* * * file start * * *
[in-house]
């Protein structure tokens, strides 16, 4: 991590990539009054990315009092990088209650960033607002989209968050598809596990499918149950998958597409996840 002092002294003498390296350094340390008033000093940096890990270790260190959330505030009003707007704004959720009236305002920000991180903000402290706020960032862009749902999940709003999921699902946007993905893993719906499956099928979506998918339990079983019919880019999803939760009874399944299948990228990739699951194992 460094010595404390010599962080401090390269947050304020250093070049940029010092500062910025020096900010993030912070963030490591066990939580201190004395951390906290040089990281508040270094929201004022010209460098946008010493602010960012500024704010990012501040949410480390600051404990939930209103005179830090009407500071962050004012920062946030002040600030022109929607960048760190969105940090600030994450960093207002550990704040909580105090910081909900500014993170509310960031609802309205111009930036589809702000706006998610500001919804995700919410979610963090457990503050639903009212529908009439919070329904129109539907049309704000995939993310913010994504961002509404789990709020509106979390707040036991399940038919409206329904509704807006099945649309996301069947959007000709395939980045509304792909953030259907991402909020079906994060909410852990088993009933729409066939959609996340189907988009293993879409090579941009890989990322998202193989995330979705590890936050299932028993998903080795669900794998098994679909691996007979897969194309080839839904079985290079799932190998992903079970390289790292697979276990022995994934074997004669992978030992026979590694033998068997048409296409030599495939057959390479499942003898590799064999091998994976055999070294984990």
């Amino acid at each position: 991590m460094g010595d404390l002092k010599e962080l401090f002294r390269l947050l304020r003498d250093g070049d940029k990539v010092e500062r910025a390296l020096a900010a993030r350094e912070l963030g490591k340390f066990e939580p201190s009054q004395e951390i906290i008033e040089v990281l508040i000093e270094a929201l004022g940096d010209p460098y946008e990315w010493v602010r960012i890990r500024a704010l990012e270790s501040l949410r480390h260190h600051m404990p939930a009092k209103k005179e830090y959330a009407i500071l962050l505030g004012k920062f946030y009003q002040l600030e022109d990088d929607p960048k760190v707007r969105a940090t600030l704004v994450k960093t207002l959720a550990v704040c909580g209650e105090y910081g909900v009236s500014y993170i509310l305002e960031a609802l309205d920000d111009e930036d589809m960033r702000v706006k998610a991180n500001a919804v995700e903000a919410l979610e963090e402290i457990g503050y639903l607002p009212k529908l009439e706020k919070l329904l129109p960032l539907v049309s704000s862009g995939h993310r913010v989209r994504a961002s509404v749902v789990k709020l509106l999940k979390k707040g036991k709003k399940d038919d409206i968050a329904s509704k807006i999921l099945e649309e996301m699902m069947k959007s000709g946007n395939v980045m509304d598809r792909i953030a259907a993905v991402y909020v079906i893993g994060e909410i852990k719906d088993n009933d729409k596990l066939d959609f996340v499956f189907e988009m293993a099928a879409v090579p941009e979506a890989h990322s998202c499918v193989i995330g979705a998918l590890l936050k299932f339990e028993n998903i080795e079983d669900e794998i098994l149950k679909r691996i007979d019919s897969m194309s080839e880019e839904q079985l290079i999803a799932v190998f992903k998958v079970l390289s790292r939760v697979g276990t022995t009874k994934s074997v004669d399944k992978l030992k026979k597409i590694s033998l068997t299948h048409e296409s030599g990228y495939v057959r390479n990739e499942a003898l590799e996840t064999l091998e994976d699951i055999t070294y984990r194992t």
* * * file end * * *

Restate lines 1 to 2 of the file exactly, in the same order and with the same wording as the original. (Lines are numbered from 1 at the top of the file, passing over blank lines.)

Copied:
[in-house]
């Protein structure tokens, strides 16, 4: 991590990539009054990315009092990088209650960033607002989209968050598809596990499918149950998958597409996840 002092002294003498390296350094340390008033000093940096890990270790260190959330505030009003707007704004959720009236305002920000991180903000402290706020960032862009749902999940709003999921699902946007993905893993719906499956099928979506998918339990079983019919880019999803939760009874399944299948990228990739699951194992 460094010595404390010599962080401090390269947050304020250093070049940029010092500062910025020096900010993030912070963030490591066990939580201190004395951390906290040089990281508040270094929201004022010209460098946008010493602010960012500024704010990012501040949410480390600051404990939930209103005179830090009407500071962050004012920062946030002040600030022109929607960048760190969105940090600030994450960093207002550990704040909580105090910081909900500014993170509310960031609802309205111009930036589809702000706006998610500001919804995700919410979610963090457990503050639903009212529908009439919070329904129109539907049309704000995939993310913010994504961002509404789990709020509106979390707040036991399940038919409206329904509704807006099945649309996301069947959007000709395939980045509304792909953030259907991402909020079906994060909410852990088993009933729409066939959609996340189907988009293993879409090579941009890989990322998202193989995330979705590890936050299932028993998903080795669900794998098994679909691996007979897969194309080839839904079985290079799932190998992903079970390289790292697979276990022995994934074997004669992978030992026979590694033998068997048409296409030599495939057959390479499942003898590799064999091998994976055999070294984990």